We live in a culture that is defined by fame. A culture that is saturated by fame. A culture that sees its worth based not on financial security or social standing like previous generations had. Our cultural moment sees the acquisition of fame as the greatest good, we measure our value by followers, fans, and likes. If you ask most kids what they want to be when they get older they usually say a YouTuber. That is not what kids said when I was young. When I was a kid, most kids wanted to be the president, a businessman, a policeman, or a teacher.
The lie that our culture has given into is that if I have fame I will be enough. Our culture has placed fame above power and money because those things, in our information, social media-driven culture flow toward fame. Sadly this desire for fame is not absent in the church. We measure the success of our work as a pastor by weekend attendance and event participation.
What is more tragic is the people who are supposed to be a prophetic voice to the perils of culture have themselves turned the vice of fame into a virtue. Celebrity preachers wearing streetwear worth thousands, hanging with A-list stars proclaiming that they want to “Make Jesus Famous.” As the years have passed we have seen the reality is that those same celebrity preachers became more famous and Jesus became more distant. Because a heart that pursues fame as its greatest good can not pursue Christ. The way of Jesus is antithetical to fame. Jesus would regularly say hard things that were not popular because his kingdom is an upside down kingdom. Yet so often the temptation and the advice given to pastors is to avoid controversy. Don’t say things that will alienate anyone.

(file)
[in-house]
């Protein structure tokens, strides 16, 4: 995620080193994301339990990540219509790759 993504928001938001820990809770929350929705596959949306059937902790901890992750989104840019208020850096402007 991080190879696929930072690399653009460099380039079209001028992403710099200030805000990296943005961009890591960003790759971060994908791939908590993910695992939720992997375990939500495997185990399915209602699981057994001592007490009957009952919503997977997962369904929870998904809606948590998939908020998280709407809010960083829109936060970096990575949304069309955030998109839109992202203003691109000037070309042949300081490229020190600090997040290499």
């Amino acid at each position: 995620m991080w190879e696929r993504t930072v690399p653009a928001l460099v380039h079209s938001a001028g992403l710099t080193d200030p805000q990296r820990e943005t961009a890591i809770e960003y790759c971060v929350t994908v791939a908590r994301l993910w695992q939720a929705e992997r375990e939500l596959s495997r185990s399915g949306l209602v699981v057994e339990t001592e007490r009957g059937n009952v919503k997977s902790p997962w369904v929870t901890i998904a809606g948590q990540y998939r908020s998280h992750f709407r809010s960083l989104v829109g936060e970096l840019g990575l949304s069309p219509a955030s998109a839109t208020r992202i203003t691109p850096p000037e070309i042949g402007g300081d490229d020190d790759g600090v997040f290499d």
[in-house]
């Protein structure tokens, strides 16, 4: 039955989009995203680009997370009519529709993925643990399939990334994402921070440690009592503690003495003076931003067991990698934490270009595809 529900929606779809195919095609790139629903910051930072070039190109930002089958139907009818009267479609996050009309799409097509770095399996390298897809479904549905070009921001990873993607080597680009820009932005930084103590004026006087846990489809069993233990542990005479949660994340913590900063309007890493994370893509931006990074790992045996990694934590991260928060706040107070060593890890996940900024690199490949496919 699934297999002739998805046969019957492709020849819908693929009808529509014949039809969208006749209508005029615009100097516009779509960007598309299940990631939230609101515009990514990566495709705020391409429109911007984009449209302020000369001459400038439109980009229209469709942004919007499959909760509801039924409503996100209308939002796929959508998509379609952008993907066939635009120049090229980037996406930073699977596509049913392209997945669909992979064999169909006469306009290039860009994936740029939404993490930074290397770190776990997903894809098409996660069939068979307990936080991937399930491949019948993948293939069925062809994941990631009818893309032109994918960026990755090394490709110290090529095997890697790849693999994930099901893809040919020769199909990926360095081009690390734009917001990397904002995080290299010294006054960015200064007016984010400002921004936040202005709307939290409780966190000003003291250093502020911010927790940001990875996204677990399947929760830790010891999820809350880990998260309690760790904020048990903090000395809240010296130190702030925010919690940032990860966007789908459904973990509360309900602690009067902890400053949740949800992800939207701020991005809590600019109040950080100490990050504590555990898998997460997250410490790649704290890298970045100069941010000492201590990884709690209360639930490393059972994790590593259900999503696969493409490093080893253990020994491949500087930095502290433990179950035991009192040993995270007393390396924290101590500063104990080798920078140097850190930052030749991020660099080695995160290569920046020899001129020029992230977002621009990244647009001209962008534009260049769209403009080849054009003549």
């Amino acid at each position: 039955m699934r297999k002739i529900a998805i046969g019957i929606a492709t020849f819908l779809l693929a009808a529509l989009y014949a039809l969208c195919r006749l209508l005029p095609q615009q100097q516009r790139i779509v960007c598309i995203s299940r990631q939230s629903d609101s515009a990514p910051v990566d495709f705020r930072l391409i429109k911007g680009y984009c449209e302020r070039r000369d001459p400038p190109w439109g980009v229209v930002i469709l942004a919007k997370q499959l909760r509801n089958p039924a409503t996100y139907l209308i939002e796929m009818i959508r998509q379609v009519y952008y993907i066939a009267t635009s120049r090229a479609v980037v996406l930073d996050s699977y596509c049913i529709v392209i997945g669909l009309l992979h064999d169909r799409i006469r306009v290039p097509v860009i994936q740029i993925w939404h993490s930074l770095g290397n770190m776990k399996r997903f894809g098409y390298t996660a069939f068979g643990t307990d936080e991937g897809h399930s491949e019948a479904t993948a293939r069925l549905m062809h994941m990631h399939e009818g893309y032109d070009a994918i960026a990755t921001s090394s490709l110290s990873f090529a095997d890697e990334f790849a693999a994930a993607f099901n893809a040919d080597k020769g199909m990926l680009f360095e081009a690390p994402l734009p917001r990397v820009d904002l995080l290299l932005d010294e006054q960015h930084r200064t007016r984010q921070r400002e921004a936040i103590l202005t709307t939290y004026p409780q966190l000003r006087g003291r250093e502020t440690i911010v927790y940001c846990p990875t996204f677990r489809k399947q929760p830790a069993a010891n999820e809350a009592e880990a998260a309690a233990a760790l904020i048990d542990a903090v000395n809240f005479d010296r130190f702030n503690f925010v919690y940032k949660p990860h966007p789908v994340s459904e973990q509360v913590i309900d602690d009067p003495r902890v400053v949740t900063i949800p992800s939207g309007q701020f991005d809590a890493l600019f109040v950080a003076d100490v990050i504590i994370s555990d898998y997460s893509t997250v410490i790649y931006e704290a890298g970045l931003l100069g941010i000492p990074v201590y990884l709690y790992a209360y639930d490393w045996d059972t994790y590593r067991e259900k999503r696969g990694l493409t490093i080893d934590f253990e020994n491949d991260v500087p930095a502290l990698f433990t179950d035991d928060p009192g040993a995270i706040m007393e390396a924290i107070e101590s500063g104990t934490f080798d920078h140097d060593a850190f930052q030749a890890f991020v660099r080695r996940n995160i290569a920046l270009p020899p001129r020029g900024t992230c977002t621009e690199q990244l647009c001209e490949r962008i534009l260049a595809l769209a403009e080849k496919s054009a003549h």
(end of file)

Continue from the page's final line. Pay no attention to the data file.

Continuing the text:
We have given ourselves and bought into the marketing lie that more is better and fame is the goal. The chasing of fame comes at the expense of our soul. You can not desire fame as your pursuit without fame taking its toll.
Contemporary pastors are tempted to measure their success, not to mention fulfillment, precisely by how well-liked they are. (M. Craig Barnes)
The temptation to be liked and loved and famous is ever-present in the heart of a pastor. The temptation to be efficient with people is ever-present
Eugene Peterson, commenting on the pastoral vocation, said this:
The pastoral vocation in America is embarrassingly banal. It is banal because it is pursued under the canons of job efficiency and career management. It is banal because it is reduced to the dimensions of a job description. It is banal because it is an idol a call from God exchanged for an offer by the devil for work that can be measured and manipulated at the convenience of the worker. Holiness is not banal. Holiness is blazing.
Pastors commonly give lip service to the vocabulary of a holy vocation, but in our working lives, we more commonly pursue careers. Our actual work takes shape under the pressure of the marketplace, not the truth of theology or the wisdom of spirituality. I would like to see as much attention given to the holiness of our vocations as to the piety of our lives.
Basically, all I am doing is trying to get it straight, get straight what it means to be a pastor, and then develop a spirituality adequate to the work. The so-called spirituality that was handed to me by those who put me to the task of pastoral work was not adequate. I do not find the emaciated, exhausted spirituality of institutional careerism adequate. I do not find the veneered, cosmetic spirituality of personal charisma adequate. I require something biblically spiritual – rooted and cultivated in creation and covenant, leisurely in Christ, soaked in Spirit.